It had served it’s purpose. Besides which, I didn’t want to encourage any paramedics to snap my neck to align it with an off-kilter zip in the event of an accident.

The Garrulous Kid took issue with last week’s blerg, insisting he had actually gone down the Ryals, but had left before the two groups had met and merged. Despite leaving at a different time, riding solo and taking a completely different route to everyone else, he claimed he had, without doubt, won the sprint to the cafe and beaten us all fair and square.

The Garrulous Kid then stripped off his teeny-tiny track mitts, insisting they were making his hands too hot. It reminded Jimmy Mac of a Family Guy episode, when Peter defended driving gloves with an open back because of that well known family trait of “sweaty knuckles.”

“Anyway, you should be wearing shorts,” the Garrulous Kid insisted.

“I am,” I told him.

He looked at me with blank incomprehension.

“Eh?”

I twanged the hem of my shorts where they ended over my knee warmers, “It’s just that I’m also wearing knee warmers.”

“Well, what’s the point of those?” the Garrulous Kid demanded to know.

Beside me, Jimmy Mac sighed heavily, “Even my six-year old was able to work out the purpose of knee warmers,” he suggested, “Just from the name alone.”

We’d had one of our regular social nights on Thursday evening, trying a brand new bar that at least gave us another watering-hole option. OGL expressed concern that it had been quite quiet for an opening extravaganza, before suggesting it was perhaps intentional and “they’d had a bit of a soft opening.”

“Doesn’t everyone like a soft opening?” I ventured.

Ah look, I’m not proud of myself, but it was an open goal, who could have resisted.

Crazy Legs outlined the route which would include a descent “down Curlicue Hill, or whatever it’s called” (the name seems to have stuck) and then a quick turnaround before riding back up the Trench. He then said we were going to be taking the Magic Road before Middleton Bank, a route only a select few have ever ridden and many of us weren’t even aware existed.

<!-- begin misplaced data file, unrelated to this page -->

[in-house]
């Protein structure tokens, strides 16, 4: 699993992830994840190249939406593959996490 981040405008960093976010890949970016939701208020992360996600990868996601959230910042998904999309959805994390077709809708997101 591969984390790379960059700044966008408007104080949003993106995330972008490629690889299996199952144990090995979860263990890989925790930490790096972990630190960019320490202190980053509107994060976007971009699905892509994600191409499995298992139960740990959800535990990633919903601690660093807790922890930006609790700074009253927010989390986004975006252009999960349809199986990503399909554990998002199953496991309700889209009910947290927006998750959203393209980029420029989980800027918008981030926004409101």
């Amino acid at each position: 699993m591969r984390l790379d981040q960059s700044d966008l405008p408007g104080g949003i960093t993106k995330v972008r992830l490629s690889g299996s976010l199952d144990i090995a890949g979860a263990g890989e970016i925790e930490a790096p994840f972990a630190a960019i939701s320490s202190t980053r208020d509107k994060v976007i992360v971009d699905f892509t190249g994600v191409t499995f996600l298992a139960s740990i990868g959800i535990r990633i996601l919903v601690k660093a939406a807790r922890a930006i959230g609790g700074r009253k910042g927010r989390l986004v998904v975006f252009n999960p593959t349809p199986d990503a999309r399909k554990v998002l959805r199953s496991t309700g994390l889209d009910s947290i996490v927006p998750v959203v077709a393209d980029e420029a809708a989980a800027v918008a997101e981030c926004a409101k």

He called for a split into two groups, with a rendezvous at Dyke Neuk for realignment and split into shorter and longer groups. Everything seemed clear, until he announced he wanted to do the longer ride and was looking to form a slower-longer group to supplement the usual faster-longer and slower-shorter splinters. Eh?

No one has asked yet for a faster-shorter group, but it’ll come and I’m already confused …

Then, like a bolt from the blue and to all round stunned silence, a mere 121 days after declaring he would organise one “soon” – months beyond the promised date and officially 7 or 8 years late , OGL voluntarily mentioned a soon to be realised date for a club AGM.

OMG! OGL GRC AGM! WTF?

(SMH TBH …)

With that particularly shocking rifle-shot still resounding, we pushed off, clipped in and rode out. I found myself at the back of a 15 strong front group as, for once in living memory, we’d actually conspired to split our numbers exactly into two. What is going on? All the little certainties in my carefully ordered world have just been turned upside down.


The front group was seemingly intent on getting to the rendezvous in super-fast time and we made good progress, with Caracol, the Garrulous Kid, Monkey Butler Boy and Rab Dee in particular driving along the pace. It was so fast and so contained, that when when we reached the top of Bell’s Hill and looked back to pick up stragglers, there were none.

I suspected we were minutes ahead of the second group as we began the ascent up to the meeting point at Dyke Neuk. Everyone else attacked the climb and went romping away as I sat up and drifted backwards. We were going to stop and wait at the top, so I didn’t feel the need to flog myself to keep up.

As the steepest gradients bit, I was just behind a similarly soft-pedalling Colossus, when he tried to shift onto the inner ring and his chain just sighed and gave way without a fight.

I climbed to the top and begged a chain tool from the Cow Ranger, before rolling back down with G-Dawg to meet the Colossus walking upwards, pushing his broken bike. The Cow Ranger’s tool proved useless without an Allen key as a handle, but I remembered I probably had a multi-tool in my soft-case tool tub. I pulled this out of my bottle cage and unzipped it. Sure enough, there nestled between two spare tubes, two tyre levers and a mini pump was the probably unused, definitely forgotten about multi-tool, complete with a chain-tool attachment.

A bit of pin pushing and re-setting later, the Colossus had a workable, if potentially delicate chain that would see him home. We rejoined our group at the top, where we found them mingling with the Prof-led, Back Street Boys, in what the Cow Ranger would later dub a GRC-BSB mash-up. I understand the accompanying video is a surprise YouTube hit.